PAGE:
Lauren Robertson’s email plea started out simple enough.
“Please help me find my hero from the night of the Joplin tornado.”
The Joplin mom described that Sunday night five years ago and how for several hours on May 22 she couldn’t find her young daughter, Brynn Driver. When the tornado hit, the kindergartner was with her dad, Josh Driver, inside a brick home west of town that was ripped apart by the storm.
There was a woman, a stranger, who stayed by Robertson’s side that evening as she searched for her daughter and waited for word. The woman helped Robertson dig into the rubble of the house and called her daughter’s name as they searched. She walked with Robertson to the hospital, Freeman Health System, and took charge, asking nurses to look for a little girl and her dad.
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And, four hours later, when Robertson finally found Brynn at the hospital, with dirt and scrapes and bruises covering her body, she gave the woman a quick thank you and a hug.
“Almost 5 years have come and gone since I have seen this woman,” Robertson wrote to The Star on Tuesday. “But she has never left me. She was my real, living angel that night and even though it seems a distant blur and a nightmare that I have buried in the deepest crevice of my memory, I will never ever forget her warmth and selflessness she showed to me.”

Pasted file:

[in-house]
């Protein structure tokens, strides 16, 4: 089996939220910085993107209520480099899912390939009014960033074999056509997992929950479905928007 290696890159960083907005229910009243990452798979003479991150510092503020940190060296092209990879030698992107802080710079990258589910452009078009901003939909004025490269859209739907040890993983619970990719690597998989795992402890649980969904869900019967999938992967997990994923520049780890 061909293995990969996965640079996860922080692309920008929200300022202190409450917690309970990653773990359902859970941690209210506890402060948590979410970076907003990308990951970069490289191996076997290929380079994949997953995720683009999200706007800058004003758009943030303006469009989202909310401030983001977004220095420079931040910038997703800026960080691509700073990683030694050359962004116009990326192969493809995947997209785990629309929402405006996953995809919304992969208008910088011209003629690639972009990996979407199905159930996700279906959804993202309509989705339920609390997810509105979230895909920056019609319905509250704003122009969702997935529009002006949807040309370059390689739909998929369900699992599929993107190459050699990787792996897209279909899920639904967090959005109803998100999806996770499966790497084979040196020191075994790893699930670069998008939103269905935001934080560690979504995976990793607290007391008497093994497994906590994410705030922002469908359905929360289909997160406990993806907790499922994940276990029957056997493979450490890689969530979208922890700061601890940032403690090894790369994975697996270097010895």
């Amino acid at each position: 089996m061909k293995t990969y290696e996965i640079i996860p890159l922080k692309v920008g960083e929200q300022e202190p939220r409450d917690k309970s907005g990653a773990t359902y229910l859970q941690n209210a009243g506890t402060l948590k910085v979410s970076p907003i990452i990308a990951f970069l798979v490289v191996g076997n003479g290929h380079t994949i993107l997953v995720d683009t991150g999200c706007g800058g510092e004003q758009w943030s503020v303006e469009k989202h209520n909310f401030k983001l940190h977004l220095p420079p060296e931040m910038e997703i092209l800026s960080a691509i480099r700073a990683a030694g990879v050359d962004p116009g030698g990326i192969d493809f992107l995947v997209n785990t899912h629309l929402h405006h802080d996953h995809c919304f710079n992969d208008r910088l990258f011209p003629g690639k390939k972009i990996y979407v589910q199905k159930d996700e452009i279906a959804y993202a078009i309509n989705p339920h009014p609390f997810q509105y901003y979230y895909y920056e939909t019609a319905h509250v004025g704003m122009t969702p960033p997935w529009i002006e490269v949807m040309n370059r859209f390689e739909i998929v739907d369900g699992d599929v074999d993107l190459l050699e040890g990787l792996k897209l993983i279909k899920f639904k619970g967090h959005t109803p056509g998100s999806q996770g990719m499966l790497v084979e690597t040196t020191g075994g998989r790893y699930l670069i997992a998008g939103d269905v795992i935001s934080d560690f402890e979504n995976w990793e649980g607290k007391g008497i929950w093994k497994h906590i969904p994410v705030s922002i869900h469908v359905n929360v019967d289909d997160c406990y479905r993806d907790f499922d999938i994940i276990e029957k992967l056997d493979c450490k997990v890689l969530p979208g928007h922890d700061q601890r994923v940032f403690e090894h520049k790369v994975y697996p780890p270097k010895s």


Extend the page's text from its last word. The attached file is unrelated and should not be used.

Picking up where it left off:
By phone, Robertson later explained how she had waited years to try to find the woman. For so long, the emotions from that night and the fears that flooded her mind were too raw.
As the fifth anniversary neared, she figured it was time. Plus, in late December, as 2016 approached, she made two resolutions for the upcoming year.
She would run a marathon and “find my lady.”
The EF-5 tornado that destroyed a wide swath of Joplin also brought out kindness and courage in so many people. Strangers transported the injured to hospitals in their pickup beds and searched through debris hoping to find someone alive.
Bob Denton was at Freeman that night as director of emergency trauma services. More than 1,000 injured people flooded the hospital in the first 12 hours, many of them in critical condition, having been crushed or impaled. They lay traumatized and confused. Tornadic winds had stripped people of their clothes. Recognizing friends and loved ones, he said, became devilishly difficult.
Denton’s own administrative assistant was among the injured. He didn’t recognize her.
“I had no idea who she was,” Denton said.
For a stranger to stick by another stranger for hours, until mother found daughter, Denton said, speaks to the kind of selflessness that came to define so much of the storm’s aftermath.
“It gives you a sense of the humanity from that night,” Denton said of Robertson’s tale. “We heard a lot of stories similar to that over and over again in the days and weeks and months and years that followed.
“People who were injured — they would see other people who were more injured than they were — and they would try to help to console them. ‘Take this person ahead of me, because they need more help than I do.’ ”
As Robertson watched news of the tornado on television, she heard locations like Range Line Road and Home Depot, Wal-Mart. Those places were across town, far from where Brynn was.
It wasn’t until she drove to pick up her daughter in the southwest corner of town that she realized Brynn and her father were closer to the dangerous weather than she had thought. Because of downed power lines and debris, Robertson had to park her car a distance from the home where Brynn’s dad lived.